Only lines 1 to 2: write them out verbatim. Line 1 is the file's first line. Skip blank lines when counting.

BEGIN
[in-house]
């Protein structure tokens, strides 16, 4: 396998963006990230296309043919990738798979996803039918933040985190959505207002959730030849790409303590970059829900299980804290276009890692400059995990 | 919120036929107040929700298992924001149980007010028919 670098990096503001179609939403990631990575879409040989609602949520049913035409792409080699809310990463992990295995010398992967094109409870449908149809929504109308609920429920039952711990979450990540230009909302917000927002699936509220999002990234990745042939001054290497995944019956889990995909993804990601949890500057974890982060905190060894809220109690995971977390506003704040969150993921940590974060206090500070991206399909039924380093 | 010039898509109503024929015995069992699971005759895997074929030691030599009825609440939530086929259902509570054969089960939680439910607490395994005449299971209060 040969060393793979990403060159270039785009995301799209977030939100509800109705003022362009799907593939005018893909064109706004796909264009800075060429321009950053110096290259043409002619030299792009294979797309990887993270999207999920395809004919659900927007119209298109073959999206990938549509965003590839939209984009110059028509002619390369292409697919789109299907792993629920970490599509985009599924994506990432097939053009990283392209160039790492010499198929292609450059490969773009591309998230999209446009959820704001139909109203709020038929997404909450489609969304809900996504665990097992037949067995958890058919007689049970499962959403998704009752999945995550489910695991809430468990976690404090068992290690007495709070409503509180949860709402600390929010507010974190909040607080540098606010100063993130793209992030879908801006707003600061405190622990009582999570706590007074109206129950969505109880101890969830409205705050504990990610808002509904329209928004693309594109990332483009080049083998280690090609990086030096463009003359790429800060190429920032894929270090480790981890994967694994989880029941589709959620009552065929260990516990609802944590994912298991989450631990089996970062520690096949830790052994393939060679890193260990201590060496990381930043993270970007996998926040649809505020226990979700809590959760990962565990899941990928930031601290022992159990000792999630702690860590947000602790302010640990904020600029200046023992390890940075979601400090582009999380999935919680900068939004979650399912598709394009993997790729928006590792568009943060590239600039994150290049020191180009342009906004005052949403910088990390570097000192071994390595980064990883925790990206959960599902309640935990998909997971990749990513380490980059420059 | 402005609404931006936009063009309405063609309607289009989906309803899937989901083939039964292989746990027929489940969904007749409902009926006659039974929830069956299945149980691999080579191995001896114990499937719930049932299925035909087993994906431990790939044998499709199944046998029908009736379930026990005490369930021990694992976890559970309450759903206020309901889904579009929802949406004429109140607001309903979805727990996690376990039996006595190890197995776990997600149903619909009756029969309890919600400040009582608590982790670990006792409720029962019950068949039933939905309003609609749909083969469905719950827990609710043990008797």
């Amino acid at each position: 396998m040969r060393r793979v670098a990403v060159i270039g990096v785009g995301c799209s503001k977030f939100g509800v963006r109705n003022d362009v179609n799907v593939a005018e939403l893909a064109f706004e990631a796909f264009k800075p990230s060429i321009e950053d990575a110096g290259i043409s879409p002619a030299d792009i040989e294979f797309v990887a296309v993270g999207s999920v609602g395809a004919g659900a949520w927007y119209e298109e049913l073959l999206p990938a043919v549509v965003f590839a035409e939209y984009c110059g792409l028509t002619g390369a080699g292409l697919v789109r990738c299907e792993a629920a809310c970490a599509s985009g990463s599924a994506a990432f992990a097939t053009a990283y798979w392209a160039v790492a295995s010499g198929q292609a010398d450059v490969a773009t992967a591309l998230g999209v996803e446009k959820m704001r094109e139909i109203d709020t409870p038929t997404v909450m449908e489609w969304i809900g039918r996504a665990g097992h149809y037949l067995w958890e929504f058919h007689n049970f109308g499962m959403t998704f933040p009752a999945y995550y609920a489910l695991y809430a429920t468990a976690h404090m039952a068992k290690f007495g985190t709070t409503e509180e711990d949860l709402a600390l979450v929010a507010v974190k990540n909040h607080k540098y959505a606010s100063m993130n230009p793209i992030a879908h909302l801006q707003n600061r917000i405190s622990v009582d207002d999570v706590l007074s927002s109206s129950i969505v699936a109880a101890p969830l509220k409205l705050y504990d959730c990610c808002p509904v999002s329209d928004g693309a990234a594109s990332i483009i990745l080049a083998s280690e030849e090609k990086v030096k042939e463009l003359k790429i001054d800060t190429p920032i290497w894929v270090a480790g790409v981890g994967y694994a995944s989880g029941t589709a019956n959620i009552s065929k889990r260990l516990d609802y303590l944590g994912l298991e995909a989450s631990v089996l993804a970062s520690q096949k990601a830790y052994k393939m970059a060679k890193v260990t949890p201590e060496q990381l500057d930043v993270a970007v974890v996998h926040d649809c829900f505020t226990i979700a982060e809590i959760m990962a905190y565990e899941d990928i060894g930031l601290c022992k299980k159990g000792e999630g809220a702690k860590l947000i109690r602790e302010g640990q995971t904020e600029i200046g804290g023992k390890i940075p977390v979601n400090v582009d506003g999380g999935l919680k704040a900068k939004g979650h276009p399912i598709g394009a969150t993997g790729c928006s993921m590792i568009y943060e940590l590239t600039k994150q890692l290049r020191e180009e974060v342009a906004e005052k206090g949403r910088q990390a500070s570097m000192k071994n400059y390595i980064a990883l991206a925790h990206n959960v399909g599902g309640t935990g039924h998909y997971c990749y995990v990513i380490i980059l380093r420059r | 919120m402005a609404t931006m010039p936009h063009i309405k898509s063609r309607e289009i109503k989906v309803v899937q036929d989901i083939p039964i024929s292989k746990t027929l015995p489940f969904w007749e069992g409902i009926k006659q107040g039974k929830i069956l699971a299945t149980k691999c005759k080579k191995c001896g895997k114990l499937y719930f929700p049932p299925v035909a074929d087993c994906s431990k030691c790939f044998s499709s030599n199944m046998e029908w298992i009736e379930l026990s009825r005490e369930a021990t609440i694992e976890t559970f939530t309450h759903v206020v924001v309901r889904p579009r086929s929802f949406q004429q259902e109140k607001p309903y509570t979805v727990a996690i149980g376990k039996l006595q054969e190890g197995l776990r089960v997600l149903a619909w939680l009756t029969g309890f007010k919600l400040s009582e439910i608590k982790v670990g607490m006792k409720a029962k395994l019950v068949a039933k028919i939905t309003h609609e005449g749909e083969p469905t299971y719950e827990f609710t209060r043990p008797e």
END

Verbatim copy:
[in-house]
């Protein structure tokens, strides 16, 4: 396998963006990230296309043919990738798979996803039918933040985190959505207002959730030849790409303590970059829900299980804290276009890692400059995990 | 919120036929107040929700298992924001149980007010028919 670098990096503001179609939403990631990575879409040989609602949520049913035409792409080699809310990463992990295995010398992967094109409870449908149809929504109308609920429920039952711990979450990540230009909302917000927002699936509220999002990234990745042939001054290497995944019956889990995909993804990601949890500057974890982060905190060894809220109690995971977390506003704040969150993921940590974060206090500070991206399909039924380093 | 010039898509109503024929015995069992699971005759895997074929030691030599009825609440939530086929259902509570054969089960939680439910607490395994005449299971209060 040969060393793979990403060159270039785009995301799209977030939100509800109705003022362009799907593939005018893909064109706004796909264009800075060429321009950053110096290259043409002619030299792009294979797309990887993270999207999920395809004919659900927007119209298109073959999206990938549509965003590839939209984009110059028509002619390369292409697919789109299907792993629920970490599509985009599924994506990432097939053009990283392209160039790492010499198929292609450059490969773009591309998230999209446009959820704001139909109203709020038929997404909450489609969304809900996504665990097992037949067995958890058919007689049970499962959403998704009752999945995550489910695991809430468990976690404090068992290690007495709070409503509180949860709402600390929010507010974190909040607080540098606010100063993130793209992030879908801006707003600061405190622990009582999570706590007074109206129950969505109880101890969830409205705050504990990610808002509904329209928004693309594109990332483009080049083998280690090609990086030096463009003359790429800060190429920032894929270090480790981890994967694994989880029941589709959620009552065929260990516990609802944590994912298991989450631990089996970062520690096949830790052994393939060679890193260990201590060496990381930043993270970007996998926040649809505020226990979700809590959760990962565990899941990928930031601290022992159990000792999630702690860590947000602790302010640990904020600029200046023992390890940075979601400090582009999380999935919680900068939004979650399912598709394009993997790729928006590792568009943060590239600039994150290049020191180009342009906004005052949403910088990390570097000192071994390595980064990883925790990206959960599902309640935990998909997971990749990513380490980059420059 | 402005609404931006936009063009309405063609309607289009989906309803899937989901083939039964292989746990027929489940969904007749409902009926006659039974929830069956299945149980691999080579191995001896114990499937719930049932299925035909087993994906431990790939044998499709199944046998029908009736379930026990005490369930021990694992976890559970309450759903206020309901889904579009929802949406004429109140607001309903979805727990996690376990039996006595190890197995776990997600149903619909009756029969309890919600400040009582608590982790670990006792409720029962019950068949039933939905309003609609749909083969469905719950827990609710043990008797």